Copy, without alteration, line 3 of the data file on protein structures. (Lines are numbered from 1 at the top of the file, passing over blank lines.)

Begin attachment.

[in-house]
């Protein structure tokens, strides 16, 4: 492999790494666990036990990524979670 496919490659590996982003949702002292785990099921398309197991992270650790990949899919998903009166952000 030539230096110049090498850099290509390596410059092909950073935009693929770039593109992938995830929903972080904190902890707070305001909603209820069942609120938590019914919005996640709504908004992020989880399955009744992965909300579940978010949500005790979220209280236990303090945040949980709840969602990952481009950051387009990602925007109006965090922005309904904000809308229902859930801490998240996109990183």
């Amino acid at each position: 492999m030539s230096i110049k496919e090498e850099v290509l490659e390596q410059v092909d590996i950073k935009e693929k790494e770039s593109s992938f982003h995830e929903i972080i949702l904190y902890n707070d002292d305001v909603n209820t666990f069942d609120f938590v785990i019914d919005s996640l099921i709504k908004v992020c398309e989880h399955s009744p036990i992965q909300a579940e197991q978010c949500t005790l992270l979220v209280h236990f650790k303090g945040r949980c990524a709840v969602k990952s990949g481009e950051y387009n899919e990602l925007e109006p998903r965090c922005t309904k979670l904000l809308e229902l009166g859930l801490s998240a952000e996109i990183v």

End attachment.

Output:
């Amino acid at each position: 492999m030539s230096i110049k496919e090498e850099v290509l490659e390596q410059v092909d590996i950073k935009e693929k790494e770039s593109s992938f982003h995830e929903i972080i949702l904190y902890n707070d002292d305001v909603n209820t666990f069942d609120f938590v785990i019914d919005s996640l099921i709504k908004v992020c398309e989880h399955s009744p036990i992965q909300a579940e197991q978010c949500t005790l992270l979220v209280h236990f650790k303090g945040r949980c990524a709840v969602k990952s990949g481009e950051y387009n899919e990602l925007e109006p998903r965090c922005t309904k979670l904000l809308e229902l009166g859930l801490s998240a952000e996109i990183v």